Should federal courts abstain from remedial actions—state administrative proceedings initiated by a private party—involving a federal question?
Sprint brought an action before the Iowa Utility Board to prevent Windstream, then called Iowa Telecom, from cutting off service to Sprint’s customers. After refusing Sprint’s request to cancel the hearing, the Board required Sprint to pay interstate access charges to Windstream. Sprint, thinking that the Iowa Utility Board did not have jurisdiction to make this determination, initiated suits in federal and state courts against Elizabeth S. Jacobs and other members of the Iowa Utility Board in their official capacity. In the federal suit, the district court granted the Board members’ abstention motion under Younger v. Harris—which requires a federal court to abstain from interfering with certain ongoing state judicial proceedings. The Eighth Circuit affirmed the abstention. The Supreme Court will clarify the difference between remedial and coercive actions, and determine whether Younger abstention applies to a federal suit when there is an ongoing remedial action in state court. The Court’s ruling implicates important issues of federalism including whether a party can seek federal judicial review of a state agency’s decision after the party voluntarily initiated the action.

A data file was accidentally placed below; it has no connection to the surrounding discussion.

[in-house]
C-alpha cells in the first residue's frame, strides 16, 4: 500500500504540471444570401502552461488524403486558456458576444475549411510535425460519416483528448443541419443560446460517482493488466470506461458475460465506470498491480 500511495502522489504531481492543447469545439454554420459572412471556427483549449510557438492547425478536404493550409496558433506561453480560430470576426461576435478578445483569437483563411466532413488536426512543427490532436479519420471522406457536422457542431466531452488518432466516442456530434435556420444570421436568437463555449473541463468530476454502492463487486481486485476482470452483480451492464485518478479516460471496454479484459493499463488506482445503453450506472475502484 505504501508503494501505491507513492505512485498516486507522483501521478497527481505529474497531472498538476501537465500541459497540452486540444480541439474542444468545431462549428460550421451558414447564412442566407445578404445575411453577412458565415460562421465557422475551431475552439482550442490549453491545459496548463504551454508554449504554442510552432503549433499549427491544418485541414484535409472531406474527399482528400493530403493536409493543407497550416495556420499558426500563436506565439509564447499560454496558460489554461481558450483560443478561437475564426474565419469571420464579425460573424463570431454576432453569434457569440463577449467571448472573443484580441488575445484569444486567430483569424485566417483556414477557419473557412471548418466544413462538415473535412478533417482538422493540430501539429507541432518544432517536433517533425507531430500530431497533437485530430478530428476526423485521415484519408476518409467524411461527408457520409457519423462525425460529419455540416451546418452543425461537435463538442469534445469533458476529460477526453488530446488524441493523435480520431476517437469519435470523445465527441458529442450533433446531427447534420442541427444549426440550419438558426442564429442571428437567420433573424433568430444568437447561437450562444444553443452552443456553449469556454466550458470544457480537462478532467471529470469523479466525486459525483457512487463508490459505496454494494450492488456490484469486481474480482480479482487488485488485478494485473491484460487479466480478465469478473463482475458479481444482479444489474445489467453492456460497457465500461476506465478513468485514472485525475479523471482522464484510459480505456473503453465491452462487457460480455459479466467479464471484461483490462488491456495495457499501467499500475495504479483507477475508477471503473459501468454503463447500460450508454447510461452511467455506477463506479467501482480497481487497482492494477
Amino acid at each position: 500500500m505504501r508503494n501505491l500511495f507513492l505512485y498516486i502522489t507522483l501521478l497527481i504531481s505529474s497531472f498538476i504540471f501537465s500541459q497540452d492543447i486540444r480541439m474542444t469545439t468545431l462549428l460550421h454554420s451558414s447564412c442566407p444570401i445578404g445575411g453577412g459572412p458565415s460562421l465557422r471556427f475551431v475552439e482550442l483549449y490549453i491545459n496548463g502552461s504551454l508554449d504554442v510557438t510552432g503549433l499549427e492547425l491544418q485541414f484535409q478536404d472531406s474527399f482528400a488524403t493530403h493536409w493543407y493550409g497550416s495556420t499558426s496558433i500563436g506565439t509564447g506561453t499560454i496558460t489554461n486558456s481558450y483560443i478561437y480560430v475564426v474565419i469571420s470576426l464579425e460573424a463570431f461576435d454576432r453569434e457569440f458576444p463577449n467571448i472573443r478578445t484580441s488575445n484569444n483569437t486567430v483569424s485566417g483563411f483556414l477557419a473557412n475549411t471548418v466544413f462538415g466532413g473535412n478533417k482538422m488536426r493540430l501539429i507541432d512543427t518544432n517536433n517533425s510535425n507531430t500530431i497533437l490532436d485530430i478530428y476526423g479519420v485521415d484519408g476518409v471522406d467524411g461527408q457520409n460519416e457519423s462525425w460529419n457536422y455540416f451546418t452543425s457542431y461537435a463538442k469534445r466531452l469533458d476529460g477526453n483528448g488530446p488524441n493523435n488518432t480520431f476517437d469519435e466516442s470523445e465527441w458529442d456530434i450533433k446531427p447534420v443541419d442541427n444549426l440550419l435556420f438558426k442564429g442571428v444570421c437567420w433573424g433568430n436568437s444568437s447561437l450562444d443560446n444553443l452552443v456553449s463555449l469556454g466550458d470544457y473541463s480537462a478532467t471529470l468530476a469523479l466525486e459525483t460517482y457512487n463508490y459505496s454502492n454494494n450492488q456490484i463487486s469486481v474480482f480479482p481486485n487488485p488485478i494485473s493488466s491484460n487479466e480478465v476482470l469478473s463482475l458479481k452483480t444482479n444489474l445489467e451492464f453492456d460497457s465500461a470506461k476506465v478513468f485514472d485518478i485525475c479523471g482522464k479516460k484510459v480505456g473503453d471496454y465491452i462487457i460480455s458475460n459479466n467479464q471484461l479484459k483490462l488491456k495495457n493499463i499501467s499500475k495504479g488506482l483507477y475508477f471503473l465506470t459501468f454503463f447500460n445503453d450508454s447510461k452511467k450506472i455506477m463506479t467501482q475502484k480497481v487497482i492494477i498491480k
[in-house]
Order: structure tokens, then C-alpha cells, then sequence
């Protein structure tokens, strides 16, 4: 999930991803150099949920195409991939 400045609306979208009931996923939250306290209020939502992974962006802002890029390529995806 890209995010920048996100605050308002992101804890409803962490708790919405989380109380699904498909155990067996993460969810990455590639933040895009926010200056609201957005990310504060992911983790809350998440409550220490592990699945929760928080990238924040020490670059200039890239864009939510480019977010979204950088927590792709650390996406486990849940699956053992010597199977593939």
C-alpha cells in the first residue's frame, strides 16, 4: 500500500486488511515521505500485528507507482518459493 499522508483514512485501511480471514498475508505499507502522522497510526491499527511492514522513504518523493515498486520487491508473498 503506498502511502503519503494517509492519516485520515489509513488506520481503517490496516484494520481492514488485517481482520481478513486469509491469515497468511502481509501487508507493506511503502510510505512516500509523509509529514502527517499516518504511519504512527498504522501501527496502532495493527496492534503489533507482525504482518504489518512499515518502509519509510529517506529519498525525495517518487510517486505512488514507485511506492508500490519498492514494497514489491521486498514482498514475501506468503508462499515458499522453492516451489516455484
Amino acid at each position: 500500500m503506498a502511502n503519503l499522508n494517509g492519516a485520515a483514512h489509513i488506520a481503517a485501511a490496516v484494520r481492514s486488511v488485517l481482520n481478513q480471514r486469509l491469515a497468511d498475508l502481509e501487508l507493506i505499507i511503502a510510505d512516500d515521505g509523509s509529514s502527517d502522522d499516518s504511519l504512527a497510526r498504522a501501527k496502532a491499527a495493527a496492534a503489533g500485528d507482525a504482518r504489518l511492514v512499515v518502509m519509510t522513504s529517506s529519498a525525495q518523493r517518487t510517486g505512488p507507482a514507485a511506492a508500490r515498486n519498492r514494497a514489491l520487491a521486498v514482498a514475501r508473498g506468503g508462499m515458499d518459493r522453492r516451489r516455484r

Whether the Eighth Circuit erred by concluding, in conflict with decisions of nine other circuits and this Court, that Younger abstention is warranted not only when there is a related state proceeding that is "coercive" but also when there is a related state proceeding that is, instead, "remedial."
- Lawrence Hurley, U.S Top Court Agrees to Hear Sprint Appeal Over Fees, CNBC (15 Apr. 2013)